Investigation of data theft ongoing
Two weeks after data theft was announced via campus e-mail Sept. 10, the Rice community is still trying to piece together exactly what happened and how such an incident can be prevented in the future.All of the 7,250 affected people were sent letters delivered to their campus and home mailing addresses, when available, Sept. 17 with steps to prevent identity theft.
The device, which Rice University Police Department declined to name citing security reasons, was stolen from an off-campus location near Rice. The theft is still being investigated by RUPD in conjunction with the Houston Police Department, RUPD Captain Dianna Marshall said. RUPD has pursued some leads and will continue to pursue leads as they receive them, but no further progress has been made on the investigation as of Sept. 22.
As of Wednesday, Rice still had no evidence that the data had been used maliciously, Director of News and Media Relations B.J. Almond said. Rice will only know of these incidents if they are reported by affected students, faculty or staff to RUPD. Almond said RUPD had received a few calls reporting credit fraud, but these cases were determined to have taken place before the device was stolen.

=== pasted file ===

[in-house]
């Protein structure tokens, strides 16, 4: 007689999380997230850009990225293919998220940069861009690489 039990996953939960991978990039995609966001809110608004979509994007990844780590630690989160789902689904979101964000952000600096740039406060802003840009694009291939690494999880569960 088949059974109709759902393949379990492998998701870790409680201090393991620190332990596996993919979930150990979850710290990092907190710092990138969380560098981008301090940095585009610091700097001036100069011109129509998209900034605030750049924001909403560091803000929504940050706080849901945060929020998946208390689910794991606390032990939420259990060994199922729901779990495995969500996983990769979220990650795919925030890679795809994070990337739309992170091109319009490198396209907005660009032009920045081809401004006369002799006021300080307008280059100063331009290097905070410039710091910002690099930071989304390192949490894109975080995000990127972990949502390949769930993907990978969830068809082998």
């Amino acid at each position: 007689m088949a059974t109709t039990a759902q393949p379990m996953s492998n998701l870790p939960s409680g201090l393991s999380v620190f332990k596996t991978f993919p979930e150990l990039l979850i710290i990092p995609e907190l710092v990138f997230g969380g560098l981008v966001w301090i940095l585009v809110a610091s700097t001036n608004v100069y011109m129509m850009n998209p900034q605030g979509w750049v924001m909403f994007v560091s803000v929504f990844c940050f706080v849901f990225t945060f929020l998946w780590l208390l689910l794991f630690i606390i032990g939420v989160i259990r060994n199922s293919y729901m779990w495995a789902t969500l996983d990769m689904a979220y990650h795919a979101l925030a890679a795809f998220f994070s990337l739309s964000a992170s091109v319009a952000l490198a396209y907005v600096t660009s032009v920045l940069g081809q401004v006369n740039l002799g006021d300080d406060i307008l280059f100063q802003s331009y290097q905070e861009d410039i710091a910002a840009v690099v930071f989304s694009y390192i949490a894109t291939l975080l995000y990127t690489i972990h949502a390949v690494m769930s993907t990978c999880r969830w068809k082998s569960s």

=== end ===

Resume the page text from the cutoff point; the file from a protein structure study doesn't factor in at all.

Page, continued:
In order to determine whether the stolen data has been used, Almond said Rice is looking for a spike in the number of reported incidents to RUPD by students and employees that their numbers were being used to open unauthorized credit accounts. The credit-monitoring service provided by Rice through TransUnion to all victims of the data theft is designed to inform employees when an individual tries to use their information to open a credit account. Rice is providing the service, which costs $12 a month for personal use according to the TransUnion website, free of charge for one year. Physics Professor Stanley Dodds said the service was costing Rice $39 for each person who signed up for the year. Almond said the monitoring would last for a year because, in cases of stolen personal information, identity theft generally takes place after the first month.
During the first four days following the receipt of letters informing identity theft victims, 10 percent of the recipients signed up for the credit monitoring service through TransUnion. Business Process Consultant Daniel Fu said typically between 15 and 28 percent of recipients of such letters will enroll in a credit monitoring service. Victims of the identity theft have until Dec. 31 to register for the credit monitoring service using the unique codes provided in their letters.
Wiess College Master Mike Gustin said while he appreciated Rice offering the credit-monitoring service, registering was a fairly time-consuming process.
"It's a bit of a hassle to use," Gustin, a Biochemistry professor, said. "It took out a good chunk of my day ... multiply me by everyone in the department, and it's a big time-sink for the university."
Despite these inconveniences, though, Gustin said he felt that overall, the university had handled the theft well.